Every day, in some form or fashion, master mechanic David H. Kloke thinks about Abraham Lincoln.
Klocke is building what he hopes will be a historic project: a full-size replica of the funeral train car that carried Lincoln's body in 1865 from Washington, D.C., to Springfield, Ill.
The owner of Kloke Construction and Kloke Locomotive Works in Elgin, he says his goal is to retrace part of the train car's original journey to mark the 150th anniversary of Lincoln's assassination next April.
An educational traveling exhibit would follow a month later.
"I like Lincoln. I was always inspired by him," said Kloke, of Bartlett. "He did a lot more than the slavery issue for this country."
Kloke already has built two 19th-century steam locomotive replicas: the Leviathan 63 by Schenectady Locomotive Works and the York N. 17 by Rogers Locomotive Works. Both date back to about 1865, he said. Kloke's replicas have been used in educational programs on the East Coast and in the Midwest.
Kloke started the Lincoln project four or five years ago, first spending countless hours reviewing drawings and photographs, and now building the replica in his shop with the help of about a dozen volunteers.
The original, built in 1864, was the only train passenger car ever manufactured by the U.S. government, Kloke said. It was envisioned as an office car for Lincoln's travels, but it ended up carrying his casket; the journey started six days after he died, on April 15, 1865. It was destroyed in a 1911 prairie fire near Minneapolis.
"Lincoln never got to ride it while he was alive. He thought it was too fancy to ride in during the war," Kloke said.
The train, dubbed "The Lincoln Special," traveled through about 160 towns on its journey. It was the nation's largest funeral, before or since, Kloke said. "Everywhere along the track, there were people along the way camped out. Altogether it was 3 million people."
Kloke has built the steel frame of the train car, 48 feet long and 13 feet tall, which ultimately will be clad in wood.
He is now working on installing window frames. He found one of the originals in Minnesota and determined their original color -- white inside, maroon outside -- through paint analysis.
Some parts took more than a year to make, such as the unique cast-iron pedestals. The wheels are from the 1940s and '50s, as 19th-century wheels aren't legal to ride on nowadays, Kloke said.
The interior -- which will contain a replica coffin -- will have black silk paneling above a strip of red leather on the walls. There will be two couches and a roll top desk and chair.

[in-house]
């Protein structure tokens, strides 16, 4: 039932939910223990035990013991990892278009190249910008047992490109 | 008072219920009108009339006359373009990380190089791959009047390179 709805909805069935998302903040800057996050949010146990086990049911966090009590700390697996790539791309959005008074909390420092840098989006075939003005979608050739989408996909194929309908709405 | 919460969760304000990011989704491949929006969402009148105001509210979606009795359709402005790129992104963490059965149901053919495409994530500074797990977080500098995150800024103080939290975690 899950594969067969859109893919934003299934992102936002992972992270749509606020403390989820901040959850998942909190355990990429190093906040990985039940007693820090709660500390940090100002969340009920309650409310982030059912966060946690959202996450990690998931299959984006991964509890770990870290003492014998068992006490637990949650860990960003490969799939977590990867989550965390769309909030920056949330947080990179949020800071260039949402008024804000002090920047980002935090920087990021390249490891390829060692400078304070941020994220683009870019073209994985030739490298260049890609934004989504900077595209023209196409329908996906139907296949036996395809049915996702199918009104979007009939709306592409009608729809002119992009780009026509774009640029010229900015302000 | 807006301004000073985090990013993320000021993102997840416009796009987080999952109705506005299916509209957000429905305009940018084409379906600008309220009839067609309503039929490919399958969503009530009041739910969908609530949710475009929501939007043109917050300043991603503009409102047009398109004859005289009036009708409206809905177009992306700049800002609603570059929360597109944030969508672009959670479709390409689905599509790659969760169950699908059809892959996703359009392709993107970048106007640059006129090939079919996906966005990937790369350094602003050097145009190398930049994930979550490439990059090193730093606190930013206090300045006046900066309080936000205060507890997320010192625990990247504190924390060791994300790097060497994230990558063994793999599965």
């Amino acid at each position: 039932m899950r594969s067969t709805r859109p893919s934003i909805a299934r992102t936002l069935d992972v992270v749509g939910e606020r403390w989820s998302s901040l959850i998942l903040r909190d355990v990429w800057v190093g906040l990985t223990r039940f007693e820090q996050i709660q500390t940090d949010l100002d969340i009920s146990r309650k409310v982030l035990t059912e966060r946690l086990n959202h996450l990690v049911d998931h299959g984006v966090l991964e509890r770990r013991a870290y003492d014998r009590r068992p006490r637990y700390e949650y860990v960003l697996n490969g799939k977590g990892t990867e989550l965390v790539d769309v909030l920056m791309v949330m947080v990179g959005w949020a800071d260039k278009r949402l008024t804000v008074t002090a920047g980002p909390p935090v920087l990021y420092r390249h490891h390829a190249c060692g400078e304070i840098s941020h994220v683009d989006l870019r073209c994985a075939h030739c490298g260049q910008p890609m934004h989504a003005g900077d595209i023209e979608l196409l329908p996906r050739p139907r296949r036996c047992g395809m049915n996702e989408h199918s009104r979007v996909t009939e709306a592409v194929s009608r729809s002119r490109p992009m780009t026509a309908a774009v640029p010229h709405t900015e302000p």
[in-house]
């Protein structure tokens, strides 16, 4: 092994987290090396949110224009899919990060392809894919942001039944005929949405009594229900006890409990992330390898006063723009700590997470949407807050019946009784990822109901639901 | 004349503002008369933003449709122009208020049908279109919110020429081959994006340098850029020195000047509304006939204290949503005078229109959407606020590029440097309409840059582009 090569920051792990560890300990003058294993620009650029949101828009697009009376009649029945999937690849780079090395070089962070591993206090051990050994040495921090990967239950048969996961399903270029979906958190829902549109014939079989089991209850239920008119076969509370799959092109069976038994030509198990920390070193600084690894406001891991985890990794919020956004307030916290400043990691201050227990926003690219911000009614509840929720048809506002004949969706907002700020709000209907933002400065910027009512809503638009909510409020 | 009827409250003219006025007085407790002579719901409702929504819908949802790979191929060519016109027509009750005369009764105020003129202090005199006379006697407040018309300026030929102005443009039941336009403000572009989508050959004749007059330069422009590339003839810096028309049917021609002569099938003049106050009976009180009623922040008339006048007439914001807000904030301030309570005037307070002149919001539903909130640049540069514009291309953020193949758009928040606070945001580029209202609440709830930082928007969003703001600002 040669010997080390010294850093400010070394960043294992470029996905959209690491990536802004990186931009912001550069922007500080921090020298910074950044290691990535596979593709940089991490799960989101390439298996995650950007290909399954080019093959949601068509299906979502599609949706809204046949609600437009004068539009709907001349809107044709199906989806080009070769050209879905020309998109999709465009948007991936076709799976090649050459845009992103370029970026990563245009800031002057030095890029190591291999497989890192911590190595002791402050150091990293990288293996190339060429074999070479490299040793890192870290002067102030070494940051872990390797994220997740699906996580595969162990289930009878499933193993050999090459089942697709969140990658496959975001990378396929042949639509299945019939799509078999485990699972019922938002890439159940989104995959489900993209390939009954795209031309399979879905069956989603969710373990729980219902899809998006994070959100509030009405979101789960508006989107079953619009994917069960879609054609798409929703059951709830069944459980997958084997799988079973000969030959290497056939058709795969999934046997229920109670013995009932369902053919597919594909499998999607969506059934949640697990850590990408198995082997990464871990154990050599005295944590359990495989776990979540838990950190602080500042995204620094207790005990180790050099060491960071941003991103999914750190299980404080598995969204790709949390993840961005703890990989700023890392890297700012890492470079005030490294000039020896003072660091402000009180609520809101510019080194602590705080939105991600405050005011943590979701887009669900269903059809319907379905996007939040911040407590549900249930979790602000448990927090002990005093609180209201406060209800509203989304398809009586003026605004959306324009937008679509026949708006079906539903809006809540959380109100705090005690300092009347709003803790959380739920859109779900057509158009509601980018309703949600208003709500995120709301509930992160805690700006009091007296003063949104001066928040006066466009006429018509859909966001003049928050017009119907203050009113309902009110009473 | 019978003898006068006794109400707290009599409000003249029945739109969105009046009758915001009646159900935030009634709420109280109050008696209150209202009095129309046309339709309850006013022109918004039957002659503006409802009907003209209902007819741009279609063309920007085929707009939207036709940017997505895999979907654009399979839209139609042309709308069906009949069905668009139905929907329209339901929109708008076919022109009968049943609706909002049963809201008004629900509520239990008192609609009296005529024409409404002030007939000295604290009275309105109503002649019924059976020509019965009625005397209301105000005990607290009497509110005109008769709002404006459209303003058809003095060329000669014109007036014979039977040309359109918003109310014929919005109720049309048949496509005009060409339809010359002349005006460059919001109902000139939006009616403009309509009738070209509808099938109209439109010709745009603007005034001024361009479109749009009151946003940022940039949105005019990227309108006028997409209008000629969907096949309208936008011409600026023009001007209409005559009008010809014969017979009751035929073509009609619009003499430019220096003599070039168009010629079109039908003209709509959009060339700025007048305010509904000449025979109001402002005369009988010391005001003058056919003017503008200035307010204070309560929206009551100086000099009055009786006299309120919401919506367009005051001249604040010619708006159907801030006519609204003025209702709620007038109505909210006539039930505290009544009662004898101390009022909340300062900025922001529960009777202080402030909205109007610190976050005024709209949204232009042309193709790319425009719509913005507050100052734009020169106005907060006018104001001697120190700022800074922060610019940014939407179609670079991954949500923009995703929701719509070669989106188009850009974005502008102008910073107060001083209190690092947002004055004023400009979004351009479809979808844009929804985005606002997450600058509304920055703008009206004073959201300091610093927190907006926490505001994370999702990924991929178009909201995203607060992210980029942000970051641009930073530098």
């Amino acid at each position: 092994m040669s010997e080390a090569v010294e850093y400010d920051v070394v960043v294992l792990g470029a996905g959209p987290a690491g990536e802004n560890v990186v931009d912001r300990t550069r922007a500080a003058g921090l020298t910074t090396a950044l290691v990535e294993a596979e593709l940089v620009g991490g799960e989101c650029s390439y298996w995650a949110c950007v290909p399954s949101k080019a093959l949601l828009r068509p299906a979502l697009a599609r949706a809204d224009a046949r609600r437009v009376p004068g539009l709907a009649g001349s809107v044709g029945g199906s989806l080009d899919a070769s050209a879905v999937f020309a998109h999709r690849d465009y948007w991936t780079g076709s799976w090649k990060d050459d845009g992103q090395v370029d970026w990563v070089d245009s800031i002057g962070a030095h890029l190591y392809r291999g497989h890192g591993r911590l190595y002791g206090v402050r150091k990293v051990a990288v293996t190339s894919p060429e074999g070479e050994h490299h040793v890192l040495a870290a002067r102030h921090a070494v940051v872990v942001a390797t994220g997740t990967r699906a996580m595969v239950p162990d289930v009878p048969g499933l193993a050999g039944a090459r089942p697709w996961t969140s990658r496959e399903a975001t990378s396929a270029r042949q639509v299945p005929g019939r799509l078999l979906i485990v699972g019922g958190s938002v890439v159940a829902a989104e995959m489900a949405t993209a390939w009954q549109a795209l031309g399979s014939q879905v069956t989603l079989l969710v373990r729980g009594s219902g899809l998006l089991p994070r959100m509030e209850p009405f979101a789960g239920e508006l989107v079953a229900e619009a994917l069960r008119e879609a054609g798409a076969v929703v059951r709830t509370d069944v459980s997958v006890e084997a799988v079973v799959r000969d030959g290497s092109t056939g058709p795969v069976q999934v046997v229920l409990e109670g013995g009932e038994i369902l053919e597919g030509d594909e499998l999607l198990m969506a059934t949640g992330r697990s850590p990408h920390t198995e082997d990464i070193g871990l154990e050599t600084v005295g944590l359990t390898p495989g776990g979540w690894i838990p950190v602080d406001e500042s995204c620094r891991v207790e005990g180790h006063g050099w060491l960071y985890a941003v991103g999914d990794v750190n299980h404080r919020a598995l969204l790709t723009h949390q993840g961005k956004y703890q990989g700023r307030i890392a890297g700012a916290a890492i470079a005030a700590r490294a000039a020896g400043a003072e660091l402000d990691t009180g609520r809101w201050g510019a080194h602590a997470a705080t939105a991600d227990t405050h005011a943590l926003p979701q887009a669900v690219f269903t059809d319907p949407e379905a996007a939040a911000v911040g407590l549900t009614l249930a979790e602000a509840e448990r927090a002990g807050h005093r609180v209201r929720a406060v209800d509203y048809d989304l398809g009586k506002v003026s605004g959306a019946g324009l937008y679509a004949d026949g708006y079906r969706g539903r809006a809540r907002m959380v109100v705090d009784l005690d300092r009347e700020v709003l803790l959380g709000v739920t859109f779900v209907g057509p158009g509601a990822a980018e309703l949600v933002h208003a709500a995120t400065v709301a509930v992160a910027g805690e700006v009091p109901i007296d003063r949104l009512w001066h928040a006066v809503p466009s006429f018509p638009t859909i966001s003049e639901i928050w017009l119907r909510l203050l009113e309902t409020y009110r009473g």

Kloke's employee, Ricardo Arellano, who's done all the welding on the Lincoln train car, said he thoroughly enjoys the work.
"I really like the projects. It's something different every day," said Arellano, of Hanover Park. "I'm now really interested in doing what I do, and it's fun to come to work."
Others who have helped in the project include retired engineer Bob Hunter of Lake in the Hills and miniature model builder Wayne Wesolowski of Arizona.
Bill Werst of Elgin, executive director of The 2015 Lincoln Funeral Train project, said the plan is to have the replica start its journey April 21, 2015, by traveling by rail about 40 miles from Washington, D.C., to Baltimore.
Kloke's Leviathan 63 steam locomotive replica will pull the Lincoln funeral car, traveling up to 20 mph, Wrest said.
Then, the train will be trucked to Springfield, where it will be put on display by May 2, he said.
The real fun for most people will begin once the Lincoln train embarks on its journey back to Washington, D.C.
The train will be trucked via highway, but it will make stops along the way in as many cities and towns as possible, Werst said.
"We will put it on the rails, so people can ride it and see the educational displays," he said.
Also, the goal is to bring the train to the western and southern regions of the U.S. in 2016, he said.
Werst and Kloke are board members of The Historic Railroad Equipment Association, a nonprofit created to fund the project.
More than $100,000 has been raised out of an estimated $600,000 needed, Werst said.
"It's an educational project," he said. "We're not looking to make money on it, we're looking to expose as many people as possible to this."
Also involved are about a dozen volunteers in Illinois, Indiana and Wisconsin. Two more board members -- both railroad enthusiasts -- live in Nevada, Werst said.
Werst said he's confident the project will raise enough money to come to fruition.
"It's coming," he said. "We're getting pledges, as well as donations on a regular basis."
A couple of fundraising ventures are scheduled for later this month in Ohio and Indiana, he added.
Kloke said that, as much time and dedication as he puts into building Lincoln's funeral train car, he's mindful not to let it become an all-consuming passion.
Most days, he tries to quit working on it after 5 p.m., he said.
"I try to stay away from all of it after that," he said. "I need some down time, too."
Anyone interested in helping to fund construction of the Lincoln funeral train car can mail checks payable to The Historic Railroad Equipment Association, 1325 Spaulding Road, Elgin, IL 60120, or visit the2015lincolnfuneraltrain.com. Donations are tax-deductible